The Senate leadership acknowledged the people’s outrage not only over the huge amounts of public funds allegedly stolen but also the thought that this alleged plunder of congressional funds intended to help the poorest of the poor has been going on for some time now with the perpetrators, mostly prominent politicians, remaining unpunished.

But Drilon likened the scandal to a cleansing process, given the set of drastic reforms that has been set in motion in Congress, including the unconditional abolition of the pork barrel itself.

While the scandal has given Congress a severe black eye, Drilon was confident that once an impartial justice system takes its course by punishing the guilty and clearing the innocent, Congress will eventually emerge stronger and regain the public’s trust.

“The pork barrel controversy and the public outrage that came with it serve as a cleansing process, not only of Congress, but of our entire political system. I am certain that when the guilty are expelled and imprisoned and the innocent, cleared; Congress as an institution will be stronger than before. We will uncover the truth behind this controversy, regardless of the political affiliation of those involved,” he said.

In May, when the so-called “Napolists” hit the headlines, political commentators went to town calling for the abolition of the Senate. Among them was PDI letter writer Stephen Monsanto who suggested that “the country would be better off with a Congress put to rest for a while.”

We had to remind Monsanto that suggestions to abolish the legislature was going overboard and could be extremely dangerous. As Senator Serge Osmena III put it, “we should not burn down the house to kill a rat.”

We must remember that the misuse of pork barrel funds was committed by individuals; never has it been alleged as an act of Congress. Given this, we must punish individuals and not the institution.

To insinuate that Congress should be abolished is oversimplifying the problem. To say that Congress is guilty merely because the names of most of its members are in the so-called “Napolist” shows a lack of appreciation of our democratic processes.

Moreover, it cannot be denied that reforms to cleanse the government of corruption are underway. In the Senate, this is reflected in the abolition of the pork barrel fund, the institution of more transparent measures in the annual budgetary process, and the current legislative efforts to add more teeth to our anti-graft and corruption policies.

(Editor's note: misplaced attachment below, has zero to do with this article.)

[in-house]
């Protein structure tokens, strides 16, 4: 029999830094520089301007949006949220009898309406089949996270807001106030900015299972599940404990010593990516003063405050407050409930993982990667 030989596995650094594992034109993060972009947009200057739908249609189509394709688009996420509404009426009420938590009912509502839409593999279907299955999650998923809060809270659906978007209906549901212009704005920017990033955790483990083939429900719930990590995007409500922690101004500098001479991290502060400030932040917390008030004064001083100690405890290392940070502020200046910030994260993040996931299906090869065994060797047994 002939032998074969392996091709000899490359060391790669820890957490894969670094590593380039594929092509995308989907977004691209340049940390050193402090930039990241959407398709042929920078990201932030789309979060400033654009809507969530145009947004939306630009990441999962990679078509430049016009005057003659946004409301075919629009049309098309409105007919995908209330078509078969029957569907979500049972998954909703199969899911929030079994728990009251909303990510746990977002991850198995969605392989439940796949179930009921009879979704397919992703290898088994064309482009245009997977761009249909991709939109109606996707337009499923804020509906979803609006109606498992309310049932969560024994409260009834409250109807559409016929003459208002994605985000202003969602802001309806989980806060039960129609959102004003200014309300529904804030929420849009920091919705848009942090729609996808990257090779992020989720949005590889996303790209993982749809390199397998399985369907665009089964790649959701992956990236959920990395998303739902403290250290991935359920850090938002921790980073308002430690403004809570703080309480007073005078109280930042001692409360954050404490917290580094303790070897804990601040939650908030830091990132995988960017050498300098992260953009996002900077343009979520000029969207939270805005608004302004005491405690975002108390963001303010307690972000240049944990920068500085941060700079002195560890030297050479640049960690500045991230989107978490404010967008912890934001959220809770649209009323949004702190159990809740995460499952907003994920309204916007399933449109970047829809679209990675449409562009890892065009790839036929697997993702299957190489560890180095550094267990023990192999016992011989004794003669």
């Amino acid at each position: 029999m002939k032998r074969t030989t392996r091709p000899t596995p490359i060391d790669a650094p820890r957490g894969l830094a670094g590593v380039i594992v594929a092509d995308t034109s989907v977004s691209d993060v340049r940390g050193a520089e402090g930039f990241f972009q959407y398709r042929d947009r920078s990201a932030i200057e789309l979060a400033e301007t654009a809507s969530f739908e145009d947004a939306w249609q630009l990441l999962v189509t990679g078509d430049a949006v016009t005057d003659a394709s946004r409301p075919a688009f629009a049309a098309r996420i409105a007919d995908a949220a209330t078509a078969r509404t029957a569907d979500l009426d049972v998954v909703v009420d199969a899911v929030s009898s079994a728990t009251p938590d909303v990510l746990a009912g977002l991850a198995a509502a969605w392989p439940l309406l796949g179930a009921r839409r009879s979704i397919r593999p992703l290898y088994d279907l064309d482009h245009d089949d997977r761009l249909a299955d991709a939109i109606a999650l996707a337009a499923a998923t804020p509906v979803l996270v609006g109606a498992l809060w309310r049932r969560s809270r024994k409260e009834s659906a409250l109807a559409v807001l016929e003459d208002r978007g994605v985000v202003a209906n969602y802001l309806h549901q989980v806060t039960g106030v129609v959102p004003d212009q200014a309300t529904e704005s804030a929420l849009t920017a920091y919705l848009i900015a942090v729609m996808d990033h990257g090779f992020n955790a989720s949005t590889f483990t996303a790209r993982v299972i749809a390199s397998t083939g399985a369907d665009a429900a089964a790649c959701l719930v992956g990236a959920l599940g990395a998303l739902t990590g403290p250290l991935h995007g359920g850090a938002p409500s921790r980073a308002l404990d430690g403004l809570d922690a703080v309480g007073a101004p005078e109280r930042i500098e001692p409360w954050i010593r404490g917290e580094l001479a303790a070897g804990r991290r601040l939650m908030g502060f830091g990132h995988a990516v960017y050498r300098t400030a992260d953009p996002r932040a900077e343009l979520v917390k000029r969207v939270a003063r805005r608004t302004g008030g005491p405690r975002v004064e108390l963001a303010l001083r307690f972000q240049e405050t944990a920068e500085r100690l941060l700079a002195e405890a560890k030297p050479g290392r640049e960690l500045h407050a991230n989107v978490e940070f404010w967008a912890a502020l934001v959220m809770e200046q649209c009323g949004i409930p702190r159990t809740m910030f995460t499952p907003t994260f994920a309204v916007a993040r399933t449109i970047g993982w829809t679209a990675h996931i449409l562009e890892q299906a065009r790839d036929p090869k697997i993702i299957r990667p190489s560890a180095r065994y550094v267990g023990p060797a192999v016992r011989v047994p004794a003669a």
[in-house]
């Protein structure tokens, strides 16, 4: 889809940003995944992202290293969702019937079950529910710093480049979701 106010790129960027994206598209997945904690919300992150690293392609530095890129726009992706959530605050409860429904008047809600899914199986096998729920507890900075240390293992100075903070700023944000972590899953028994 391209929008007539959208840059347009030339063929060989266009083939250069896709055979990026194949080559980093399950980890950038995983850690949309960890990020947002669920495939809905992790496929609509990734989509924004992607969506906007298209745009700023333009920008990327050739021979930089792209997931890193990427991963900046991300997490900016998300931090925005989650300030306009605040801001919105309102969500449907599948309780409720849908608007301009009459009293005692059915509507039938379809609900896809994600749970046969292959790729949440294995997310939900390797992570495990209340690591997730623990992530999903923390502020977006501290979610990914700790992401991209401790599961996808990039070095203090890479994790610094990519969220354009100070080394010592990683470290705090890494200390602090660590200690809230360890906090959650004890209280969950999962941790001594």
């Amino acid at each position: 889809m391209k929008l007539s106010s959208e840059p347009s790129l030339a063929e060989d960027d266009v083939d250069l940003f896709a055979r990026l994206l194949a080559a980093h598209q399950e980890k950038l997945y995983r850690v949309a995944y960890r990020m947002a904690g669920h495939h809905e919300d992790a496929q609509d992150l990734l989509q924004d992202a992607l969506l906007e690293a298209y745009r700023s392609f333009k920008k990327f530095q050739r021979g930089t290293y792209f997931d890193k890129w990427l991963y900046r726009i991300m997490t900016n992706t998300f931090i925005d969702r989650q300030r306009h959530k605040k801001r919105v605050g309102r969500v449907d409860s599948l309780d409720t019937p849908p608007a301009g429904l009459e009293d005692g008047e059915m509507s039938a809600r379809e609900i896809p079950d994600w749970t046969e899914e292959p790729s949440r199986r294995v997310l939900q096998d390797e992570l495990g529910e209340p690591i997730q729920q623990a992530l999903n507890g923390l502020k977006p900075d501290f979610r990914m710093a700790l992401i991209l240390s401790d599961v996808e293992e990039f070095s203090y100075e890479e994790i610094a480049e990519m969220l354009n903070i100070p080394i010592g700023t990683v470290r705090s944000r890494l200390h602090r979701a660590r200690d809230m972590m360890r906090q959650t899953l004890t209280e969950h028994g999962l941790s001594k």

Congress does not only make laws, equally important is its role as one of the three independent branches of government that provide for a system of check and balance in our democratic state.

We advised those calling for the abolition of Congress to look at the actual applications of that suggestion. History and recent developments teach us that removing a country’s parliamentary component invites totalitarian disasters. Take the Philippine Congress’ abolition thatled to 20 dark years of nightmarish authoritarian rule under President Ferdinand Marcos.

The recent declaration of military rule in Thailand and Egypt has shown us where nations go when they belittle political institutions and submit to the temptations of strong-arm tactics and mob rule.

Besides, our democratic framework provides us with a potent weapon against corruption—we can always vote those who we think misused public funds out of office. Even if the courts take a long time to decide on these pork barrel cases, political reality dictates that the electorate will eventually vote those who stole public funds out of office in the coming 2016 elections.

That is why we have elections. We are confident that the Filipino voter will be able to tell the difference between those who pocketed pork barrel and those who used the funds properly.  All they have to do is to look into the public records of how their political leaders allocated their pork barrel funds through the years.

In contrast, demagogic calls to bring down our means of representation and our democratic institutions will lead us only to a greater nightmare of anarchic disorder.

(For disclosure purposes, the writer works as the print media director of the Philippine Senate.)